· The Goldenlay investment in Zambia is focused on the production and distribution of table eggs.
· AAF has two investments in palm oil production – Goldtree in Sierra Leone; and Feronia in the Democratic Republic of the Congo (DRC).
· The Meridian Group investment spans Malawi, Mauritius, Mozambique, Zambia and Zimbabwe, and its main business is the manufacture and distribution of specialised fertiliser blends.
· Smaller investments are Continental Beverage Company, a water purification, bottling and distribution business in Côte d’Ivoire; and Farming and Engineering Services, an agricultural engineering and equipment distribution company in Malawi.
· More recently a food packaging investment in a Nairobi, Kenya - General Plastics, which is set for expansion into the region.
· AAF has also invested into a subsidiary SME fund, focused on food production and processing at the small business level. Managed independently, its investments to date include mixed farms and diversified agri products, organic fertilisers, branded food and beverages, and bakery and bread distribution products.

Feronia case study

Country: Democratic Republic of Congo (DRC)
Population: > 77 million
Percentage below national poverty line:70%
GDP growth: 8.1%
Economy: Mining, mineral processing, food & beverages and cement.

The business: Palm oil plantations and milling; palm seed research, development and production.
Locations: Lokutu in the Orientale Province; Boteka and Yaligimba in the Equator Province; head office in Kinshasa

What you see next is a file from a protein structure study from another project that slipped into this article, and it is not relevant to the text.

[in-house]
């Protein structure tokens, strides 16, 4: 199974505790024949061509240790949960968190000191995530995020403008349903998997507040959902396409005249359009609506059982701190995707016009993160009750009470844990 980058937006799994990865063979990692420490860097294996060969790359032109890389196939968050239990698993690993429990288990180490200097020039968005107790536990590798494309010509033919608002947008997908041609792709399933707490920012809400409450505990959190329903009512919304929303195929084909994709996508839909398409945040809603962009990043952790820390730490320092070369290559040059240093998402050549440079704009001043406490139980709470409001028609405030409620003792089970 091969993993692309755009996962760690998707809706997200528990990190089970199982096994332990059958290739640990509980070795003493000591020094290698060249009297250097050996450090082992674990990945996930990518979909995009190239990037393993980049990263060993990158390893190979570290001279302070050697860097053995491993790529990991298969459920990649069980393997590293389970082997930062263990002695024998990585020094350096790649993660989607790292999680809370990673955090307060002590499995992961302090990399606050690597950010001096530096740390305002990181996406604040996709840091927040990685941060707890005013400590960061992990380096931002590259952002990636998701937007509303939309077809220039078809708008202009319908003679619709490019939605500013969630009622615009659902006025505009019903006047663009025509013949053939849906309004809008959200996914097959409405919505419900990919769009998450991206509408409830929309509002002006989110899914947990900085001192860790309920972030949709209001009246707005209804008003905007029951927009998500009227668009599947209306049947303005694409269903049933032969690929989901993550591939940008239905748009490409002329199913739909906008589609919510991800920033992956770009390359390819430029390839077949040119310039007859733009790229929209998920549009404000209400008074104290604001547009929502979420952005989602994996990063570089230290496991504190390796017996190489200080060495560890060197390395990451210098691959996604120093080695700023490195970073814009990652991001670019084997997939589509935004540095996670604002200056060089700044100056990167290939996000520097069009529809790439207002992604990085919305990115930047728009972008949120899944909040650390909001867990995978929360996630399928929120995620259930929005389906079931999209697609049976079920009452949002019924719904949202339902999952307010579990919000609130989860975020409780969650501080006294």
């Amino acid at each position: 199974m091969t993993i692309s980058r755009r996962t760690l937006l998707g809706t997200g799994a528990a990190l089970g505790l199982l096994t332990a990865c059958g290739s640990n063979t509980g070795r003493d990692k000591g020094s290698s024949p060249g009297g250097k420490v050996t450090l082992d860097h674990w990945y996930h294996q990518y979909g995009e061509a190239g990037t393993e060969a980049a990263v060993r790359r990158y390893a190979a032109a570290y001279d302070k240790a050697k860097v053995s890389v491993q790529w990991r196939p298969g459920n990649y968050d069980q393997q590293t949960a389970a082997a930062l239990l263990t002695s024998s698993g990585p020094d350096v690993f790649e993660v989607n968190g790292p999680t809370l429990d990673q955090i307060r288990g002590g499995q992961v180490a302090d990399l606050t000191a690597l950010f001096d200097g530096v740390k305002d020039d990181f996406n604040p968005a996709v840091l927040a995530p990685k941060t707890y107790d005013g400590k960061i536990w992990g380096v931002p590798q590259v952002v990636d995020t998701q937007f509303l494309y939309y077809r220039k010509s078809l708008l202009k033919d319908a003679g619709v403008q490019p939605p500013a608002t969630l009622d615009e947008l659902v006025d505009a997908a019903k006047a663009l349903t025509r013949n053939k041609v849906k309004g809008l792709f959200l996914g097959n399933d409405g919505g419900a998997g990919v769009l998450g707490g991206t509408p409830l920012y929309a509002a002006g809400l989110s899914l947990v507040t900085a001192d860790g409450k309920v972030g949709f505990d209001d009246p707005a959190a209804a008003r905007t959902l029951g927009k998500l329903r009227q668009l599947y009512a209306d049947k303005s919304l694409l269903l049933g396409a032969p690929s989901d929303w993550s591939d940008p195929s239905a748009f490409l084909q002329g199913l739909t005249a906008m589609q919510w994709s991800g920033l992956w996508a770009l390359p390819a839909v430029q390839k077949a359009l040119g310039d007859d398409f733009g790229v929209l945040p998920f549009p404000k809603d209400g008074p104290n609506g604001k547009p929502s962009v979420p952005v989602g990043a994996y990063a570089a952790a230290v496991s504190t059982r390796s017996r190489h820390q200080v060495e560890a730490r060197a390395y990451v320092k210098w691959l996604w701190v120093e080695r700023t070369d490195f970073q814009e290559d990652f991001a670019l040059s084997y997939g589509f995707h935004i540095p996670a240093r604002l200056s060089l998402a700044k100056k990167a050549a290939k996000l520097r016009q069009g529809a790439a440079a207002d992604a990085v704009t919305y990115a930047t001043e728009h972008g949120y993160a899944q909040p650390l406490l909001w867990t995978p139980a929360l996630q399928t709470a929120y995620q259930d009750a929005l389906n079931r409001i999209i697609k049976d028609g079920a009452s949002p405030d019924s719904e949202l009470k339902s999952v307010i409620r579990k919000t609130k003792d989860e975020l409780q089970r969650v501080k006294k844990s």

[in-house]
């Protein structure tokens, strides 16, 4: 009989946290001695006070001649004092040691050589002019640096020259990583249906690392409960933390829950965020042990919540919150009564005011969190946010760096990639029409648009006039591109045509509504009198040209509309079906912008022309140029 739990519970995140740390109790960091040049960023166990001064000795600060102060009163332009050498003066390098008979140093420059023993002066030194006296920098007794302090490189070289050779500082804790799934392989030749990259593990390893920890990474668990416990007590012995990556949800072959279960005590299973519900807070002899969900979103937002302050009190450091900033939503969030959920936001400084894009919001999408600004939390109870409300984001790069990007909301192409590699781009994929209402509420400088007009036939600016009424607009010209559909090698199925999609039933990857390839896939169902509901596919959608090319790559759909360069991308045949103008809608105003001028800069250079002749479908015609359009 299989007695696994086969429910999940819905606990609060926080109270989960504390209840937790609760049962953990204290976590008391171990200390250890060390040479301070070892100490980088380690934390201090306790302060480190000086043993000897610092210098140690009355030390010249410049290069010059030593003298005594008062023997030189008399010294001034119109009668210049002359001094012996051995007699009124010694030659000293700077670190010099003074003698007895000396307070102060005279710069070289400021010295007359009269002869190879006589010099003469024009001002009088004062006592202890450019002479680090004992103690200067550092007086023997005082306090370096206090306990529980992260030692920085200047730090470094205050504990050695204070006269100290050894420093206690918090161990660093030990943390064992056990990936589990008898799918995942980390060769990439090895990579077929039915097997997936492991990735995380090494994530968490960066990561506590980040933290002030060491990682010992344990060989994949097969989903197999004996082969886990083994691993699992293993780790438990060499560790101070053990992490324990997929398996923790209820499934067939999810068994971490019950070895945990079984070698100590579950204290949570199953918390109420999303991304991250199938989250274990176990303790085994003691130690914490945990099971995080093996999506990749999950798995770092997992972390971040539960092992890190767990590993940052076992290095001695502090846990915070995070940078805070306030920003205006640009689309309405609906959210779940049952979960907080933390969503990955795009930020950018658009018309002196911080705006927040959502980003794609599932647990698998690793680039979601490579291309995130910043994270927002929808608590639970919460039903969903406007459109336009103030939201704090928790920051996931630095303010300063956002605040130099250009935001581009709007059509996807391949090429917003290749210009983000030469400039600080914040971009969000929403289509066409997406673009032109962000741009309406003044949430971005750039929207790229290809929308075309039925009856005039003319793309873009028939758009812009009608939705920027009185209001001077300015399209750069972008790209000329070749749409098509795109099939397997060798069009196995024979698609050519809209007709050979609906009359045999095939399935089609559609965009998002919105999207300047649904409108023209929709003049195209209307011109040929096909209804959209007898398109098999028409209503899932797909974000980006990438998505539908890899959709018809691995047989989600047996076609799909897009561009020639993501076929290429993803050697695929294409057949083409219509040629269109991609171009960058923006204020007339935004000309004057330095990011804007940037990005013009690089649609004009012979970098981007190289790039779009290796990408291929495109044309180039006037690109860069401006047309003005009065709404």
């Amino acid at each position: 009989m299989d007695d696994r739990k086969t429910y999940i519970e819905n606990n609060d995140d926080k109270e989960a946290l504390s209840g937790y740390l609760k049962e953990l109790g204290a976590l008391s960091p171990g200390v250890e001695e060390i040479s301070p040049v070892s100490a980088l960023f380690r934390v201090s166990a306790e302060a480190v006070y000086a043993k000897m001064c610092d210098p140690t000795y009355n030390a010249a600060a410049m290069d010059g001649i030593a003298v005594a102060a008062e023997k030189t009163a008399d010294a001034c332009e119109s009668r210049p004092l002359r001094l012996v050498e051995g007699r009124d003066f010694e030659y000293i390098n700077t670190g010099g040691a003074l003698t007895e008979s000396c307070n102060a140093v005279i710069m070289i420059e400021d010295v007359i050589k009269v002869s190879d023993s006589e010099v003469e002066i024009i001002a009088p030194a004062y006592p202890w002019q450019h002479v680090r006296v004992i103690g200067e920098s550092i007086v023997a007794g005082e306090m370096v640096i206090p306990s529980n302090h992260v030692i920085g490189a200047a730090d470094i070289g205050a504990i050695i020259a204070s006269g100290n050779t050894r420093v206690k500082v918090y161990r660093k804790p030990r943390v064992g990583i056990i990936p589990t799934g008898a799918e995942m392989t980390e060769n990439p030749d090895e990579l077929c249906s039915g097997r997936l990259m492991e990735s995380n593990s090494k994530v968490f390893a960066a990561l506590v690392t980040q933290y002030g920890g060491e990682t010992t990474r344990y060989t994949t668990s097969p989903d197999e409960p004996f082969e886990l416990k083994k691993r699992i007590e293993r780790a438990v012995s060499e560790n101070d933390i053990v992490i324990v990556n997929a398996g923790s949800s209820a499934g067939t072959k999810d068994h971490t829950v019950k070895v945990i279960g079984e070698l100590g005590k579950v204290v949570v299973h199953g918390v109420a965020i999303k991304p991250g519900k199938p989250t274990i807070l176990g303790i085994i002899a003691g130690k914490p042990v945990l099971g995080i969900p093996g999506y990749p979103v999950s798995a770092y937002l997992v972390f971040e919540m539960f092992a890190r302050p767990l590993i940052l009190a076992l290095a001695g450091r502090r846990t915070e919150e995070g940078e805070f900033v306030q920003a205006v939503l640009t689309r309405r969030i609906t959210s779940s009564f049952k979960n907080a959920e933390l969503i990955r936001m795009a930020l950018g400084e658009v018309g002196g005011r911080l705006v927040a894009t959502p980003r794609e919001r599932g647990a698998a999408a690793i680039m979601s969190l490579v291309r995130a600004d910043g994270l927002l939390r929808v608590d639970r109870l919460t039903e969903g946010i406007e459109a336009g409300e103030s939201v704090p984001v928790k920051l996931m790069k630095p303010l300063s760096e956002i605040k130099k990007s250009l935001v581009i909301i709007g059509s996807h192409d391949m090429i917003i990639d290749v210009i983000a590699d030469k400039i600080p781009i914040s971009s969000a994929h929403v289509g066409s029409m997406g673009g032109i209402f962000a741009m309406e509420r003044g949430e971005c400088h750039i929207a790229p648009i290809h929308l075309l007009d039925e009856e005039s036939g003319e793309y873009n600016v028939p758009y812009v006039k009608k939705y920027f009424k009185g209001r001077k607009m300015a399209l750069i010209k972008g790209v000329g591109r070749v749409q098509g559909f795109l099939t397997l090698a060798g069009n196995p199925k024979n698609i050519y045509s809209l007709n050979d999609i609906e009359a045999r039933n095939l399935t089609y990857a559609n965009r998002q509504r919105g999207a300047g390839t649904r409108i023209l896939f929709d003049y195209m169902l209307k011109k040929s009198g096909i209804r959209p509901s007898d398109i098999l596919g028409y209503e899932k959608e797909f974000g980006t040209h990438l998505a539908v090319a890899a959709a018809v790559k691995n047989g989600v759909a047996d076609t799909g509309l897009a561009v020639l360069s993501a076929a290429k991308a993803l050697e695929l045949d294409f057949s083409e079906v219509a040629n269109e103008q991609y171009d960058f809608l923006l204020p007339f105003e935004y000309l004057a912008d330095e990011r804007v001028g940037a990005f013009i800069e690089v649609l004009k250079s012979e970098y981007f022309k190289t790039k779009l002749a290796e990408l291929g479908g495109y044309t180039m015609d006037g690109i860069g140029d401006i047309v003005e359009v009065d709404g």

Deal announcement: December 2012

Palm oil is one of the world’s most important vegetable oils, used in countless food and non-food products. Due to civil war in the DRC stretching from 1998 to 2003, Plantations et Huileries du Congo (PHC) business (since acquired by Feronia from Unilever) deteriorated, and its Lokutu plantation fell into rebel hands. The 100-year-old operation was much in need of rehabilitation before it could return to operational efficiency and prominence, and help the country reduce its palm oil imports – at around 85,000 tonnes a year at the time of the AAF’s investment.

When AAF invested in the Feronia palm oil business, there were only 10,213 hectares were in production, and the palm oil processing mill at Yaligimba was out of commission. AAF’s investment financed the replacement of this mill, with a processing capacity of 20 tonnes per hour. A staggered replanting process was introduced at all three plantations, requiring the replanting of 5,000 hectares per annum – equivalent in size to 10,000 football pitches each year. This programme ensures that supply of raw material will be sustainable for close to 30 years, and that there is zero deforestation from Feronia operations. CDC Group PLC has also invested alongside AAF.